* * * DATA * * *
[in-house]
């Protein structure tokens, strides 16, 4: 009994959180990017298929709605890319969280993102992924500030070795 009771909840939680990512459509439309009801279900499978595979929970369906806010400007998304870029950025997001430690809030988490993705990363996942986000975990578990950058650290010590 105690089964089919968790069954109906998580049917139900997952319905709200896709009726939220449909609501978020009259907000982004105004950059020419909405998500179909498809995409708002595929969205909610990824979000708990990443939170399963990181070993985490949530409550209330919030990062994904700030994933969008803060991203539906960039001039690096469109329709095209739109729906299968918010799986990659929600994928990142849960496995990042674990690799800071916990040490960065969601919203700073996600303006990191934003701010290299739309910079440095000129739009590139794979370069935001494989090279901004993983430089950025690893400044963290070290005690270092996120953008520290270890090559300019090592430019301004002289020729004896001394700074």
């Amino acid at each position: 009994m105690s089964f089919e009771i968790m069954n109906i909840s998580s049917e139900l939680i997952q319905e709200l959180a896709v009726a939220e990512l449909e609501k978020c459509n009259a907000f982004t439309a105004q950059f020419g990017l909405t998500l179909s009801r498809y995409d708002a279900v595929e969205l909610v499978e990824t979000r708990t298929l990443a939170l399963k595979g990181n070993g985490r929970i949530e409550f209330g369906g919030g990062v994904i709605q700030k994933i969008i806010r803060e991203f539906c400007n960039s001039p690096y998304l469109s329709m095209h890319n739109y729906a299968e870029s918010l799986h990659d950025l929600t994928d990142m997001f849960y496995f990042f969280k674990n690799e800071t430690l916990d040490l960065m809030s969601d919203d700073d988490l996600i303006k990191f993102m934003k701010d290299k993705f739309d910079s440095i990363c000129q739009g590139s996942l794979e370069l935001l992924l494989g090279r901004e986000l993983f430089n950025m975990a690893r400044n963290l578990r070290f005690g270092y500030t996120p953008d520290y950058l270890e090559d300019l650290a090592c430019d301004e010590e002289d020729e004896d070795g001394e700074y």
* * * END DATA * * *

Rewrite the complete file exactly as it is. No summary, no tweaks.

[in-house]
């Protein structure tokens, strides 16, 4: 009994959180990017298929709605890319969280993102992924500030070795 009771909840939680990512459509439309009801279900499978595979929970369906806010400007998304870029950025997001430690809030988490993705990363996942986000975990578990950058650290010590 105690089964089919968790069954109906998580049917139900997952319905709200896709009726939220449909609501978020009259907000982004105004950059020419909405998500179909498809995409708002595929969205909610990824979000708990990443939170399963990181070993985490949530409550209330919030990062994904700030994933969008803060991203539906960039001039690096469109329709095209739109729906299968918010799986990659929600994928990142849960496995990042674990690799800071916990040490960065969601919203700073996600303006990191934003701010290299739309910079440095000129739009590139794979370069935001494989090279901004993983430089950025690893400044963290070290005690270092996120953008520290270890090559300019090592430019301004002289020729004896001394700074």
């Amino acid at each position: 009994m105690s089964f089919e009771i968790m069954n109906i909840s998580s049917e139900l939680i997952q319905e709200l959180a896709v009726a939220e990512l449909e609501k978020c459509n009259a907000f982004t439309a105004q950059f020419g990017l909405t998500l179909s009801r498809y995409d708002a279900v595929e969205l909610v499978e990824t979000r708990t298929l990443a939170l399963k595979g990181n070993g985490r929970i949530e409550f209330g369906g919030g990062v994904i709605q700030k994933i969008i806010r803060e991203f539906c400007n960039s001039p690096y998304l469109s329709m095209h890319n739109y729906a299968e870029s918010l799986h990659d950025l929600t994928d990142m997001f849960y496995f990042f969280k674990n690799e800071t430690l916990d040490l960065m809030s969601d919203d700073d988490l996600i303006k990191f993102m934003k701010d290299k993705f739309d910079s440095i990363c000129q739009g590139s996942l794979e370069l935001l992924l494989g090279r901004e986000l993983f430089n950025m975990a690893r400044n963290l578990r070290f005690g270092y500030t996120p953008d520290y950058l270890e090559d300019l650290a090592c430019d301004e010590e002289d020729e004896d070795g001394e700074y």